I also use Paypal when a client wants to pay by credit card, but it seems ridiculous to pay $24 for a $800 payment when a $10 payment only costs $0.60 and it costs them about the same to process (yes, I know all credit cards fees are a rip-off in this way). Most of my clients have no problem paying online using bank account info.

Makbo (talk|edits) said:

17 April 2014
An Intuit rep who reads this forum contacted me this morning, we had a good chat, she seemed quite interested in my feedback and promised to pass along to the internal groups. So, good for them on that. I also let her know that it was the confluence of all these things at the same time that finally exceeded my frustration threshold for ranting on the internet (triply-redundant monthly limit without courtesy notification, shutting down TA, and sending me an automated email telling me that I have been identified as a risk that needs to be managed).

I also pointed out that by shutting down this forum, Intuit loses an easy way to monitor tax professional comments about their own and competitors' products and services.

Joanmcq (talk|edits) said:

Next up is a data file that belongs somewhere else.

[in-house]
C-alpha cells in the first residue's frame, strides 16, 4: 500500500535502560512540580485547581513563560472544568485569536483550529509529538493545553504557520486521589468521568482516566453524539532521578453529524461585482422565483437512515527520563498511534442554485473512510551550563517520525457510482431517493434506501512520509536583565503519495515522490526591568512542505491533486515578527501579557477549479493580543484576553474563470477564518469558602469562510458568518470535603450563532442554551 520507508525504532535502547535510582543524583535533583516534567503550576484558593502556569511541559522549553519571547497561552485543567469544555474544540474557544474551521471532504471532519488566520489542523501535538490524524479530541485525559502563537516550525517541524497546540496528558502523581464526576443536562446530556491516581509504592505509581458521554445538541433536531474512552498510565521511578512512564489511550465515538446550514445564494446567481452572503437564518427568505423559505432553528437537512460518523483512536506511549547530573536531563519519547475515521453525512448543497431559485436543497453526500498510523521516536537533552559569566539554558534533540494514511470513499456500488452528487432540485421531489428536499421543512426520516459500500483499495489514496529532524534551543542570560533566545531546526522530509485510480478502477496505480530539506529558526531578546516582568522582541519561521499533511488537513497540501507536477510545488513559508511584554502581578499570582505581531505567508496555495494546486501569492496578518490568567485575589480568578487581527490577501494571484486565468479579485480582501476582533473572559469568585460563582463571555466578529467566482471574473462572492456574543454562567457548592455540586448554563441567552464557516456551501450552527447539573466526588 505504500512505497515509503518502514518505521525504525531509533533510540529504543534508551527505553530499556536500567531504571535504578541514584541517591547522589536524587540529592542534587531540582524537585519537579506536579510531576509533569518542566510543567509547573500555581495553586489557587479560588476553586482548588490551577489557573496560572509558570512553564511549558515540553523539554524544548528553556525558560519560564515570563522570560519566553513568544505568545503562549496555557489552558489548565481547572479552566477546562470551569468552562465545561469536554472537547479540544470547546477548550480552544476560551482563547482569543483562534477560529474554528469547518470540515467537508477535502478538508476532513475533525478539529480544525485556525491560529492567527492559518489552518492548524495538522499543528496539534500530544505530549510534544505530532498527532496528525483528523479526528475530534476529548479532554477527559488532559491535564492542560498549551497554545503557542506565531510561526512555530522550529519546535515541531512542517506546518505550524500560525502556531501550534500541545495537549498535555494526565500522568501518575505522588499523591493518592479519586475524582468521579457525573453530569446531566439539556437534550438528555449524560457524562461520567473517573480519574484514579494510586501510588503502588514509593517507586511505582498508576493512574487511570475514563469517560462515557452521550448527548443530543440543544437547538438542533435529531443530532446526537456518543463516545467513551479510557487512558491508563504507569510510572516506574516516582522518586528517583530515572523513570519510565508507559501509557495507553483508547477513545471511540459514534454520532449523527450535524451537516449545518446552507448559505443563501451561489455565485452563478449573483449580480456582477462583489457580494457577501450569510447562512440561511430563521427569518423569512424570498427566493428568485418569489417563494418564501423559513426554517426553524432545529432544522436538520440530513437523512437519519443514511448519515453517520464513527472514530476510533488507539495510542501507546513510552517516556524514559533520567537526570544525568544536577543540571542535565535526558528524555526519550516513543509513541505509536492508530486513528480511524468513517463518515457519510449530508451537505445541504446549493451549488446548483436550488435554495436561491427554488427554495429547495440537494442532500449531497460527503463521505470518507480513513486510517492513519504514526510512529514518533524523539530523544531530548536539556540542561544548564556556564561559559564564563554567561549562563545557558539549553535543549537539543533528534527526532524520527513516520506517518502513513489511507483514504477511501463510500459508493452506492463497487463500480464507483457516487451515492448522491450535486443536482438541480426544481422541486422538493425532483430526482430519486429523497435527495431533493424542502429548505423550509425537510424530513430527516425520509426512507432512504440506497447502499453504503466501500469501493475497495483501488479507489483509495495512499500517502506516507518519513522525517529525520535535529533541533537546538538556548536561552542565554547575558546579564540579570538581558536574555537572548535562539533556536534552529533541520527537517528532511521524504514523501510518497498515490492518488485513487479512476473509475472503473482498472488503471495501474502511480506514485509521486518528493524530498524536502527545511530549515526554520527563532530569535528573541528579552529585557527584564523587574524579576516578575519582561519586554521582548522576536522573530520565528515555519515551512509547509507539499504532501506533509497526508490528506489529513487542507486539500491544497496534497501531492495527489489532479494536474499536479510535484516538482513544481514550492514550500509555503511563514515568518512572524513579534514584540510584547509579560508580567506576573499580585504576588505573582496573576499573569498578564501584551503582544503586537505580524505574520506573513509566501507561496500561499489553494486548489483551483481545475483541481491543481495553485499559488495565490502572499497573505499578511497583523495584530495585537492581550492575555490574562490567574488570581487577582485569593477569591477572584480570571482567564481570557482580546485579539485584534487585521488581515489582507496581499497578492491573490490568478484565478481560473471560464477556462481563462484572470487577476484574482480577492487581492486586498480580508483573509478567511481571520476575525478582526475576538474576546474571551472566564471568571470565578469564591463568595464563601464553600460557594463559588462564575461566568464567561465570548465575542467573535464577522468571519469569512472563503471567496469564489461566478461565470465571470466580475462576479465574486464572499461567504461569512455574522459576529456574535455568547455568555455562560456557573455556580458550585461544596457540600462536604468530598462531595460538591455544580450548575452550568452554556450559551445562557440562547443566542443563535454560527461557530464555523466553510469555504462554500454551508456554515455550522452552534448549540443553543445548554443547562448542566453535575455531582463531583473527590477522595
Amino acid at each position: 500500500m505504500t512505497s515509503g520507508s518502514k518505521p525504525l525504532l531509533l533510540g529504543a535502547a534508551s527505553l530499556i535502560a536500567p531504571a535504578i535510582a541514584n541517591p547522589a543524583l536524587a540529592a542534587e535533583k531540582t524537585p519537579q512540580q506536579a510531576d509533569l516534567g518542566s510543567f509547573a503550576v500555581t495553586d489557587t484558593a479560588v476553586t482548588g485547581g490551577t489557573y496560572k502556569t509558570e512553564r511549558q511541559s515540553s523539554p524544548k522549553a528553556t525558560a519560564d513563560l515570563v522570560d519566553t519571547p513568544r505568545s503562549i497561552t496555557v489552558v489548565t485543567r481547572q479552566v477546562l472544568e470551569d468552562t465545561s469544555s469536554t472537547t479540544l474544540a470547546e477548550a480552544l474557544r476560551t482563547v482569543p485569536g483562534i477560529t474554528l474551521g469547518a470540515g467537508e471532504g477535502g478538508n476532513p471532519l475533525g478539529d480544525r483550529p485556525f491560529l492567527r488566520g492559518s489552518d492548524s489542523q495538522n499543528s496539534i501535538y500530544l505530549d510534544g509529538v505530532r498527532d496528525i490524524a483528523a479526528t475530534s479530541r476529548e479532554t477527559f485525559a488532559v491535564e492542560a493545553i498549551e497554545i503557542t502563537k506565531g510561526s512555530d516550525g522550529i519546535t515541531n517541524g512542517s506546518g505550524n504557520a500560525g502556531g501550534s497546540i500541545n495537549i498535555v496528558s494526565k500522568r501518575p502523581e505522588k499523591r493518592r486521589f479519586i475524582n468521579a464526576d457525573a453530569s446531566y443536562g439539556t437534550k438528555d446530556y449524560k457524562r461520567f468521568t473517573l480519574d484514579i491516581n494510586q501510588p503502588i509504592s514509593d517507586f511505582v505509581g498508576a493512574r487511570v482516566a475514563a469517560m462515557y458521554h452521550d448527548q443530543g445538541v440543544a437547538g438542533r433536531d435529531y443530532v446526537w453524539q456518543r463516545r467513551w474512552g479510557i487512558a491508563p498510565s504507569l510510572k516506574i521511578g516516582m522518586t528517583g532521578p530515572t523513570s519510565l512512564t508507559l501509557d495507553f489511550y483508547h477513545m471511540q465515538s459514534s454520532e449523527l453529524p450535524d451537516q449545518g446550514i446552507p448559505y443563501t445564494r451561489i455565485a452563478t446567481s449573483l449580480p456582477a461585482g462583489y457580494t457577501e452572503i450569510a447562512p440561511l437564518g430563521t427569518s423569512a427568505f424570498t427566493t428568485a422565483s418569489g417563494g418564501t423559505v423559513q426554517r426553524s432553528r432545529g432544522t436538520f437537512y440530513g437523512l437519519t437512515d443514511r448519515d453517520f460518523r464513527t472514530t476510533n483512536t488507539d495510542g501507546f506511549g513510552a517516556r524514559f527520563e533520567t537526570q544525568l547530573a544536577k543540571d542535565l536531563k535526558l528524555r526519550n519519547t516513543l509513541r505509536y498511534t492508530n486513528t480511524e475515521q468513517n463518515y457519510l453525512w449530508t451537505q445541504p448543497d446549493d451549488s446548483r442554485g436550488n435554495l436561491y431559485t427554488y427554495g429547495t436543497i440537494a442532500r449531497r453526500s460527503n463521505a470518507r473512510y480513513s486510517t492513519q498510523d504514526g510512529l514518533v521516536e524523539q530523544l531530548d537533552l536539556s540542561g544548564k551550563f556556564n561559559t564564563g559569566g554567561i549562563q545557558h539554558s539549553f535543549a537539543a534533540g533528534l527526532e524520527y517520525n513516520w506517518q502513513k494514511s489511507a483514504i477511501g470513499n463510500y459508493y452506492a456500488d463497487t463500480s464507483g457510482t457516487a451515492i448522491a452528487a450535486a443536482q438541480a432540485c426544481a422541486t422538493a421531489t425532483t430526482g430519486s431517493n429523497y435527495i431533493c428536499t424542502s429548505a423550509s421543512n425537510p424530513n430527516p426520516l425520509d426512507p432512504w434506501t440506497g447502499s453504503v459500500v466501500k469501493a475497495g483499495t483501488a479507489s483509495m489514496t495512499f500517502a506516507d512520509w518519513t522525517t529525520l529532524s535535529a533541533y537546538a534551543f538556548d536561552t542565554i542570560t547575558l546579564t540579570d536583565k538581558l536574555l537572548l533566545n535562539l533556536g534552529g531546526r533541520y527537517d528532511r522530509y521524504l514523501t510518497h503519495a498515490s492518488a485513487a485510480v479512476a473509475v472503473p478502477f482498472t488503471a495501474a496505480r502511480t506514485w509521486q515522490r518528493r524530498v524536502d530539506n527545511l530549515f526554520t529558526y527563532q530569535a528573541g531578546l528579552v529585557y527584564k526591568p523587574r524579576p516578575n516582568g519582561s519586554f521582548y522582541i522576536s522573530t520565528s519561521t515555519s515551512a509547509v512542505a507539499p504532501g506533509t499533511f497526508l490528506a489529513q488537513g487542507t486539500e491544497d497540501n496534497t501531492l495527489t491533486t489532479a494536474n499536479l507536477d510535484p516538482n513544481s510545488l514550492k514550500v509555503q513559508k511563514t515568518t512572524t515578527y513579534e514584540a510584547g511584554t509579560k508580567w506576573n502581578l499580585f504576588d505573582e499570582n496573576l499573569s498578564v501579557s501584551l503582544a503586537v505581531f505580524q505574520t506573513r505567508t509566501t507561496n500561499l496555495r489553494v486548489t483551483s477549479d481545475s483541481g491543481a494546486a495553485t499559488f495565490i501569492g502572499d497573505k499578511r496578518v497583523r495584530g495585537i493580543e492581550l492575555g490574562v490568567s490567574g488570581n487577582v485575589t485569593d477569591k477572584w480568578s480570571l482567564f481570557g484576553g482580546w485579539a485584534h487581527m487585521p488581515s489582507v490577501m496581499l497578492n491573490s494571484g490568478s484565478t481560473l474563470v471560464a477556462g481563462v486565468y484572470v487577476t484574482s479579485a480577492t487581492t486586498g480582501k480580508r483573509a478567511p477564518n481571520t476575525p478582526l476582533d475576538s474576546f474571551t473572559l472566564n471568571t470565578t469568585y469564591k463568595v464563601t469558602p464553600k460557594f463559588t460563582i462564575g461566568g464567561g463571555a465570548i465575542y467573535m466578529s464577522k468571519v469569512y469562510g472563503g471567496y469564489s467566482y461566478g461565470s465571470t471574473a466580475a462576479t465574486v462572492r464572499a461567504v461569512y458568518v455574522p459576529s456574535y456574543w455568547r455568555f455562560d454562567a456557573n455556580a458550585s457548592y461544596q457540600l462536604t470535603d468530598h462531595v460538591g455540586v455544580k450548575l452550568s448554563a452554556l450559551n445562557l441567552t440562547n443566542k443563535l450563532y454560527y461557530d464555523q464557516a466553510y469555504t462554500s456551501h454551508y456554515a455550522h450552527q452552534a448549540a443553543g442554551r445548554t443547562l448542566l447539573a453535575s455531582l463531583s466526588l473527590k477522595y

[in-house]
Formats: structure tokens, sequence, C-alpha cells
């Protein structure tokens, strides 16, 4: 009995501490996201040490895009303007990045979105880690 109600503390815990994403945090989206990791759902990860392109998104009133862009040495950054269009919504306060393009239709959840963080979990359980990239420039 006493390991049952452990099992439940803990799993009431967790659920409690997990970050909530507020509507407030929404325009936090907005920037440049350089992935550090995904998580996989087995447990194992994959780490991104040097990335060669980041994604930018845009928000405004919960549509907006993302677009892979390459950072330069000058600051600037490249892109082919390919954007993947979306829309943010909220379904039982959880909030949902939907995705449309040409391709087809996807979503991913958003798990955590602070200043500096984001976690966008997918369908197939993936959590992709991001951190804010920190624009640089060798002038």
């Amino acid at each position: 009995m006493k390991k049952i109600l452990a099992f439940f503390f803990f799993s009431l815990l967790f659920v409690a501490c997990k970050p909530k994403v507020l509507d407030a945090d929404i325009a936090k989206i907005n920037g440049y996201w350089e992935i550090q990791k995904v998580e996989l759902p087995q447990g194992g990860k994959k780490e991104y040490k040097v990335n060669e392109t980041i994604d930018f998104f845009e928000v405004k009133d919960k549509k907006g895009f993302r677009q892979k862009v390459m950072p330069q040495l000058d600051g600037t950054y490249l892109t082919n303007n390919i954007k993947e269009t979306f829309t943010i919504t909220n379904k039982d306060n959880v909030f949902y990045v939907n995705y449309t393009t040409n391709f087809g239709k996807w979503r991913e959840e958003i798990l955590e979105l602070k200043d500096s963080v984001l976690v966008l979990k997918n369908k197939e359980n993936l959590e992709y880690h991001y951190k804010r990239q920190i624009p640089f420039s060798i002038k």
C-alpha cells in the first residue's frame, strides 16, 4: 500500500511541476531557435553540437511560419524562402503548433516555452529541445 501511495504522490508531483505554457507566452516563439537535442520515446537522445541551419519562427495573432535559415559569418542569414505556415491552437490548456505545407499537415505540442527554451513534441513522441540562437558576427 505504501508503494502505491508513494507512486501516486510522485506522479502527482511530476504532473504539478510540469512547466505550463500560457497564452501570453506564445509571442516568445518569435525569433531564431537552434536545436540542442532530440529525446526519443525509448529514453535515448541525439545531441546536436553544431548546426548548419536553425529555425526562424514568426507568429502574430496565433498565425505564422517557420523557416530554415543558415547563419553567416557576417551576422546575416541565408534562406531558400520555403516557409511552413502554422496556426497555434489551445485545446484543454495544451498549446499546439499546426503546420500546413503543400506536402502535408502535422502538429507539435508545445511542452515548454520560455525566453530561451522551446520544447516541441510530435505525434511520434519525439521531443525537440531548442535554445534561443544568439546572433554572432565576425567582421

18 April 2014
I use Square. Simple, low percentage fee and the payment is posted to my bank account in about 2 days.

PDXTaxman (talk|edits) said:

20 April 2014
I really don't follow this, perhaps because I have no idea why you'd want to use an ACH system at all.

We've been in business now about 8 years. In all that time, we've had exactly 3 bad checks. All three were corrected by the clients instantly, including one occasion where he fixed before we ourselves had figured it out. So we're very happy to take old-fashioned paper checks.

Probably 2/3rds of our payments are made via credit or debit cards. Here's what you do: go to Costco. Become a member. Pick up a brochure for merchant services at the service desk. Call. Get set up. Done. Very affordable.